COMPILED BY PIERRA CALASANZ-LABRADOR
“There is no frigate like a book/to take us lands away,” said the poet and iconic introvert Emily Dickinson. It's true; whether we want to escape, to discover new worlds, or even different perspectives, all we have to do is flip open a book to be transported. Transformed, even—the way a really powerful read can be self-affirming or lifechanging. (Fun fact: Apart from expanding our vocab and imagination, did you know that reading literary fiction in particular can boost our EQ, improve our empathy by helping us understand how others think and feel, ultimately helping us relate better with others?)
Especially in this age of shiny distractions and short attention spans, few things compare to the pure, unadulterated pleasure of disappearing into a good book. It's a thing of wonder we can hold in our hands. Books are, Stephen King famously said, “a uniquely portable magic.”
Here, our Hinhin muses share some of their all-time favorite books, recent reads they love, or simply the joy of reading.
Reese Lansangan, musician/artist: “Ever since my dad took me to National Book Store and told me to pick out a book—I picked Nancy Drew—I started going to the library and discovered its magic. I was obsessed with Lemony Snicket's A Series of Unfortunate Events when I was in high school; I would have a notebook where I tried to solve all the mysteries. I wanted to be a spy and a detective before! I also discovered a lot of classic literature in Lemony Snicket—I would research and go crazy with the Easter eggs and all the references, and as a young person, I felt like I was treated as a smart reader. It's a childhood favorite; it really changed my way of appreciating all these layers in literature, [as well as] the love for mystery, secret societies, that sense of belonging that it created in me. It really is a transformative series.”
Valerie Chua, artist: “The Sandman: The Dream Hunters by Neil Gaiman. It was my gateway graphic novel. Before I started reading Western comic books and graphic novels, this was my first. It was such a favorite that I gave it as a gift to my crush back then. The art by Yoshitaka Amano was amazing. Prior to this, I've been into anime, and it was eyeopening to see how Asian art and folklore was used in more Western-style storytelling. It made me interested in illustration outside the comic book and animation format. Aside from art, the story is simple and beautifully-executed. The story finished with a feeling of 'yugen' or 'mono no aware' akin to East Asian storytelling. It's one of my first encounters with the feeling of finding beauty in what is fleeting. Ever since then, I started craving for it and finding it in some of the works of Sophia Coppola, Haruki Murakami, and Gabriel Garcia Marquez.”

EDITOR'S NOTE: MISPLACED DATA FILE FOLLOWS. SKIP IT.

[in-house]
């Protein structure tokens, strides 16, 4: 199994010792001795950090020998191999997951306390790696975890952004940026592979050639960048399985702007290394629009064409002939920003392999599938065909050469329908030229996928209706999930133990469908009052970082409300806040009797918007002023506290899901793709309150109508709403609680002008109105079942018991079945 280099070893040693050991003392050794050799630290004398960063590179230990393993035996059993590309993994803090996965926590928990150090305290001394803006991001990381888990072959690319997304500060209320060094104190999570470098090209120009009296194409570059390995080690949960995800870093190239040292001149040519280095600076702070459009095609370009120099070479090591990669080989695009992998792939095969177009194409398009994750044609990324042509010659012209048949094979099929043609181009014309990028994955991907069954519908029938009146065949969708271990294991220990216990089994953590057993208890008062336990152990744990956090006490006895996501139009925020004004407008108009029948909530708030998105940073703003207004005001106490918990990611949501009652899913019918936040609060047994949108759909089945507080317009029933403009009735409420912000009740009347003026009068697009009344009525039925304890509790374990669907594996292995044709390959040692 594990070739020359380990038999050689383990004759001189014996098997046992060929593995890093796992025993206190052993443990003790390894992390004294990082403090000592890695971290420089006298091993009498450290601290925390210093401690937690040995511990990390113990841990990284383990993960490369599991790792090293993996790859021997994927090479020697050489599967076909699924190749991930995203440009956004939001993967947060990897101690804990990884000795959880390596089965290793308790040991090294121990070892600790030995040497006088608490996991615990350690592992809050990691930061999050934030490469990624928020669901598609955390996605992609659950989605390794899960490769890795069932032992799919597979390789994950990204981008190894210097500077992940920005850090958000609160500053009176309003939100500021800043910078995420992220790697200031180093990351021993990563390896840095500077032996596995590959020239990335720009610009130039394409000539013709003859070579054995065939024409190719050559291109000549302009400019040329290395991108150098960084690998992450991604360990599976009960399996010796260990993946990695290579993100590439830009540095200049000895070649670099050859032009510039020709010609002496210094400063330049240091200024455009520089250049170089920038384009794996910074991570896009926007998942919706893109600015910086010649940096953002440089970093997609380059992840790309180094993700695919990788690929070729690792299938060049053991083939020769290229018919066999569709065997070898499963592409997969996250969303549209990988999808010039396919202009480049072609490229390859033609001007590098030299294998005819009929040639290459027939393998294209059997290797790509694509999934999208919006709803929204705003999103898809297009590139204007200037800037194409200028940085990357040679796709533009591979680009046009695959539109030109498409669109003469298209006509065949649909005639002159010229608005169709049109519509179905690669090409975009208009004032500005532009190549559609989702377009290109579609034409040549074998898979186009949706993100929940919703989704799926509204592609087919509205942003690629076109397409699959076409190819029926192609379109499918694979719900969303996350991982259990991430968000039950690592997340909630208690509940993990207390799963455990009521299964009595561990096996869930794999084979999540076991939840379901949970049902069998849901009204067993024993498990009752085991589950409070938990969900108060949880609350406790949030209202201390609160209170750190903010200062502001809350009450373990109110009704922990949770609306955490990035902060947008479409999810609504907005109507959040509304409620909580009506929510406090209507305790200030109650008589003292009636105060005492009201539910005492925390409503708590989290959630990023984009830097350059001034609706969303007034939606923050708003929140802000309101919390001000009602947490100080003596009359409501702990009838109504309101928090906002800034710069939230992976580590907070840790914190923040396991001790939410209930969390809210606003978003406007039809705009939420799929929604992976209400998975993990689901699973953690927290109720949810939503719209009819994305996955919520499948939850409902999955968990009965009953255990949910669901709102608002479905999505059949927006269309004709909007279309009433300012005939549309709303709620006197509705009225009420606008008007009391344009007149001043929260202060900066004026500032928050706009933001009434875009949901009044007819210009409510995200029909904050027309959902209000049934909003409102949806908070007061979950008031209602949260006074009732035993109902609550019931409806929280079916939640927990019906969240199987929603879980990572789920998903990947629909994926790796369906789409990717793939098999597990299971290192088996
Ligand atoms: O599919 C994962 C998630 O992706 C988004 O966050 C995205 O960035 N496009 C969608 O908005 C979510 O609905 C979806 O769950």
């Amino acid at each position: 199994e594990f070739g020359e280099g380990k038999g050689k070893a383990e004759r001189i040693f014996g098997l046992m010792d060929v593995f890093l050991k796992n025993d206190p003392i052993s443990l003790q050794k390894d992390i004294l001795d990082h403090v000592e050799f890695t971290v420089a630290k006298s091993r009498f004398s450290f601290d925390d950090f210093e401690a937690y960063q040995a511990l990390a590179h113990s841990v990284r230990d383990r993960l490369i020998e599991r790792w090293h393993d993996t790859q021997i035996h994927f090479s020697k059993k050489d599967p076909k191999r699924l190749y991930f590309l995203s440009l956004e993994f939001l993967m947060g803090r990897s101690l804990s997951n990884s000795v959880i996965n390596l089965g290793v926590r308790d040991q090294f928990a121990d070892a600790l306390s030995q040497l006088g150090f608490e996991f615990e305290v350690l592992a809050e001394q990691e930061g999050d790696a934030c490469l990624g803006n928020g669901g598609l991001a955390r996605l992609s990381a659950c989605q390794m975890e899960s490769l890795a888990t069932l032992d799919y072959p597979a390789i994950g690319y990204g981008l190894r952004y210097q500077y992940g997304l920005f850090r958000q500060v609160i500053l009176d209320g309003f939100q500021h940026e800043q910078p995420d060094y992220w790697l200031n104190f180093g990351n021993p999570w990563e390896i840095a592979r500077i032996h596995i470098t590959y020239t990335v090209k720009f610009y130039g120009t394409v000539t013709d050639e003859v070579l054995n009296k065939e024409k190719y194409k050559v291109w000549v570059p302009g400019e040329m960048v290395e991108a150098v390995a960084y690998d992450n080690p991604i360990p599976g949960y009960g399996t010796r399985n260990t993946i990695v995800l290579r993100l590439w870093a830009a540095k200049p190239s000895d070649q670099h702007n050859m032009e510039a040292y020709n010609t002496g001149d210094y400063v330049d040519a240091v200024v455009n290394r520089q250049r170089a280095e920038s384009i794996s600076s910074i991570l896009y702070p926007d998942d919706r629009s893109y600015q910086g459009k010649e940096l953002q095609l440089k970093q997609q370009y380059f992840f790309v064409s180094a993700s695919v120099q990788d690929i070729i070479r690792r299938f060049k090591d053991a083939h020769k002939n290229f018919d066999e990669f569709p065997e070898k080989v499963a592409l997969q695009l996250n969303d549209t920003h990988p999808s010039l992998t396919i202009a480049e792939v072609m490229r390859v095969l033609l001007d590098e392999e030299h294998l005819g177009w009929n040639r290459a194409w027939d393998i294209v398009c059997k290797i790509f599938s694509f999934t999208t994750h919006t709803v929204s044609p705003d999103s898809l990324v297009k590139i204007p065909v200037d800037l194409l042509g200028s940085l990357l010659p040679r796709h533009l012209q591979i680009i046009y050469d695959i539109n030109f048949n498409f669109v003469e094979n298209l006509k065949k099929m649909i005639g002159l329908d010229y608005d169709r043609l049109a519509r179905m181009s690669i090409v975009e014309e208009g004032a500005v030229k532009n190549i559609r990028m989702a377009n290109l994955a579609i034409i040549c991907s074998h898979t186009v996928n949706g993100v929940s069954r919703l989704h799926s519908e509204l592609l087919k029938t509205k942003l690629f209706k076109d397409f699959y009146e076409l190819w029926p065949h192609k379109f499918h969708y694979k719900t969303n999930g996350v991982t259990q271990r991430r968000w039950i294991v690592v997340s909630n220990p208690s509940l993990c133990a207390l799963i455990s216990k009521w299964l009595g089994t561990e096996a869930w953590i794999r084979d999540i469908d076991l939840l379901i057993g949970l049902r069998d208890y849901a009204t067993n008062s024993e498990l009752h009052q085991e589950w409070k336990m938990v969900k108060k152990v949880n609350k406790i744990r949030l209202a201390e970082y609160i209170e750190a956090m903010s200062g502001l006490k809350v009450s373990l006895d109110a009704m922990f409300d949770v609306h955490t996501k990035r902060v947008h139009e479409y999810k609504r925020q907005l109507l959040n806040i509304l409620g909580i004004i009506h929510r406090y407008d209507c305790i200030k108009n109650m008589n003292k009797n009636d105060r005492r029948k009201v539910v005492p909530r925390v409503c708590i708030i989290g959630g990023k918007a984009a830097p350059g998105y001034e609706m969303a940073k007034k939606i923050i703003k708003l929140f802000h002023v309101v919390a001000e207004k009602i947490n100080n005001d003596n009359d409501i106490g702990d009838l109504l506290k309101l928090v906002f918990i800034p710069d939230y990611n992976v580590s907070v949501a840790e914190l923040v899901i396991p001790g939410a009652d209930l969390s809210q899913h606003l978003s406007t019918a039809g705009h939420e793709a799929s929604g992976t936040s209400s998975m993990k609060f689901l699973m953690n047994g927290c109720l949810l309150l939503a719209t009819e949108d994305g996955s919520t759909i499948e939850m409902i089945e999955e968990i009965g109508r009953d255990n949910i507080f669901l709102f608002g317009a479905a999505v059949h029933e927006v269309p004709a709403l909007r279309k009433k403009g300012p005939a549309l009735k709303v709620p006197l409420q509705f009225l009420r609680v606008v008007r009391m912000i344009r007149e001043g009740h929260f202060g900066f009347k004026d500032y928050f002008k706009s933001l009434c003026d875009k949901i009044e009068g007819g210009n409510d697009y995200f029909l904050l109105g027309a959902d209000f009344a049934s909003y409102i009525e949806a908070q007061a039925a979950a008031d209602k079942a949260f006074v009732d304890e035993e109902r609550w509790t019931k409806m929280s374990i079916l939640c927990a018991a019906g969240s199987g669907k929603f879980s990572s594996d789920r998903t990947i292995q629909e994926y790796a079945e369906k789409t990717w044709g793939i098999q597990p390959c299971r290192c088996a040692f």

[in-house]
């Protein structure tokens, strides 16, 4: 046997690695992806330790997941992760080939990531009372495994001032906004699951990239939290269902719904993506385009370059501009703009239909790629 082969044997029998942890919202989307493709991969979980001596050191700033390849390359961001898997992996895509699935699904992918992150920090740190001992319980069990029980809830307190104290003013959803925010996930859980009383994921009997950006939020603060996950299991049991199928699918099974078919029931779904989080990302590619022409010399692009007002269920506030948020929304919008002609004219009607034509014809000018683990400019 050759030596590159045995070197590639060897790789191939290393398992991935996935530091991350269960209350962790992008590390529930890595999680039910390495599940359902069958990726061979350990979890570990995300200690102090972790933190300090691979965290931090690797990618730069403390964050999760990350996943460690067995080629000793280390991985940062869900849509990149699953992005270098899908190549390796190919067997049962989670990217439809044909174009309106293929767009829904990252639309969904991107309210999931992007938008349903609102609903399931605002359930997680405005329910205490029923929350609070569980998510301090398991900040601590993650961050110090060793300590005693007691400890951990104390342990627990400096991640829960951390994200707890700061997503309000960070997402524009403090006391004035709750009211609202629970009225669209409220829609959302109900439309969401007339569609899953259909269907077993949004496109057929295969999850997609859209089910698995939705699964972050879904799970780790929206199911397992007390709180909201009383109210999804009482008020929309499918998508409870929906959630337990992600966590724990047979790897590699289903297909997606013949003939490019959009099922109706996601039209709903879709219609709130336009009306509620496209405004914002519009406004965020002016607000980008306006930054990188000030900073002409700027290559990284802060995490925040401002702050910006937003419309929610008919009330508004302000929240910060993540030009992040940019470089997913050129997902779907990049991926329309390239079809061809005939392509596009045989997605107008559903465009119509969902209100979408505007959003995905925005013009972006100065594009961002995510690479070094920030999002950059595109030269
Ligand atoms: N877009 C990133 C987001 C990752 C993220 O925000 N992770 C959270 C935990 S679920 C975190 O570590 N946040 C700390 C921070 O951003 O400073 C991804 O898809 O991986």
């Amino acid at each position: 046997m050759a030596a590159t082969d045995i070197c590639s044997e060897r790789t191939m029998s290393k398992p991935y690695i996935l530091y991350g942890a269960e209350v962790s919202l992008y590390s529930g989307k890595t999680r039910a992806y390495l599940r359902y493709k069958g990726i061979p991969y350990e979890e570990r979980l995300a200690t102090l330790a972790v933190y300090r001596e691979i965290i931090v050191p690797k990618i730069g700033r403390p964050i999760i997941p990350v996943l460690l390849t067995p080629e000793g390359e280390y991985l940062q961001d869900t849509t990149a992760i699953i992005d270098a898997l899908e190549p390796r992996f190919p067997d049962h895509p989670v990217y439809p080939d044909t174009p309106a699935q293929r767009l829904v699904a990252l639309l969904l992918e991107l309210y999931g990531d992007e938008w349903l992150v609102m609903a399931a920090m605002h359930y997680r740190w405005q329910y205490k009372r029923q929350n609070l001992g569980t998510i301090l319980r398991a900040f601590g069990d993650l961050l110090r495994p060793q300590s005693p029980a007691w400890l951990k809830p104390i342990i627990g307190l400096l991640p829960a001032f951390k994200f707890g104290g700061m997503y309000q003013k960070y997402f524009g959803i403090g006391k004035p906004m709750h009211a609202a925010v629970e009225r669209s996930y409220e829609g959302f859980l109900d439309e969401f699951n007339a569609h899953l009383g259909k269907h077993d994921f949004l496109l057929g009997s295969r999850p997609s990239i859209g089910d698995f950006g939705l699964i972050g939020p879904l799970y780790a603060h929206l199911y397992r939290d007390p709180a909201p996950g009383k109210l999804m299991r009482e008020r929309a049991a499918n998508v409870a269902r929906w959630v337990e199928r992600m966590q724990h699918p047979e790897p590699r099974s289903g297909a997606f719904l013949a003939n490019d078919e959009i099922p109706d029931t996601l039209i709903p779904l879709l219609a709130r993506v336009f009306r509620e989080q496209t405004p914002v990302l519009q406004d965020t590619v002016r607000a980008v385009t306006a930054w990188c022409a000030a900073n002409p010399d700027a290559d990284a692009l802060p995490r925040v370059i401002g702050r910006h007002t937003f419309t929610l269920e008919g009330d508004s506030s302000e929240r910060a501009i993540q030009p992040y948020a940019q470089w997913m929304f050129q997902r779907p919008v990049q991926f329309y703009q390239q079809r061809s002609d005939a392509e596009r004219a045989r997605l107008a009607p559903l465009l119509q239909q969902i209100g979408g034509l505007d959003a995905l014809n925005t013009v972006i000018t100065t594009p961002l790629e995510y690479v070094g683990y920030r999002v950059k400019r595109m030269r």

Anthea Bueno, makeup artist: “Facepaint: The Story of Makeup by Lisa Eldridge is such a good read if you're into makeup. It's mostly the history of it, and has such good visuals, too!”
Charlene Sawit-Esguerra, screenwriter: “So hard to choose just one—I love the works of F.Scott Fitzgerald, Stefan Zweig, The Age of Innocence by Edith Wharton... I love Truman Capote because whatever he writes, I just enjoy; Music for Chameleons is always nice to dip into. And [French author] Colette's Gigi, Cherie, and Claudine. Books I recently loved: I Capture The Castle by Dodie Smith is moody, eccentric, romantic and just a pleasure to read; Walden by Henry David Thoreau is I feel the ultimate introvert's handbook on the pleasures of living simply and enjoying the beauty of solitude and relying on yourself; and I'm also enjoying The Penguin Book of Japanese Short Stories, which has a beautiful cover, and an interesting introduction by Haruki Murakami aside from a fantastic and varied collection of stories from Japanese writers.”
Veronica Chua, fashion designer: “I never actually read The Velveteen Rabbit until this year when [my boyfriend] JC gave me a copy of it, since it's his favorite book. The concept of 'real' spoke to my heart, and I extremely loved this quote: 'You become. It takes a long time. That's why it doesn't happen often to people who break easily, or have sharp edges, or who have to be carefully kept. Generally, by the time you are Real, most of your hair has been loved off, and your eyes drop out and you get loose in the joints and very shabby. But these things don't matter at all, because once you are Real you can't be ugly, except to people who don't understand.'”
What's your favorite read? Share it on @hinhinworld!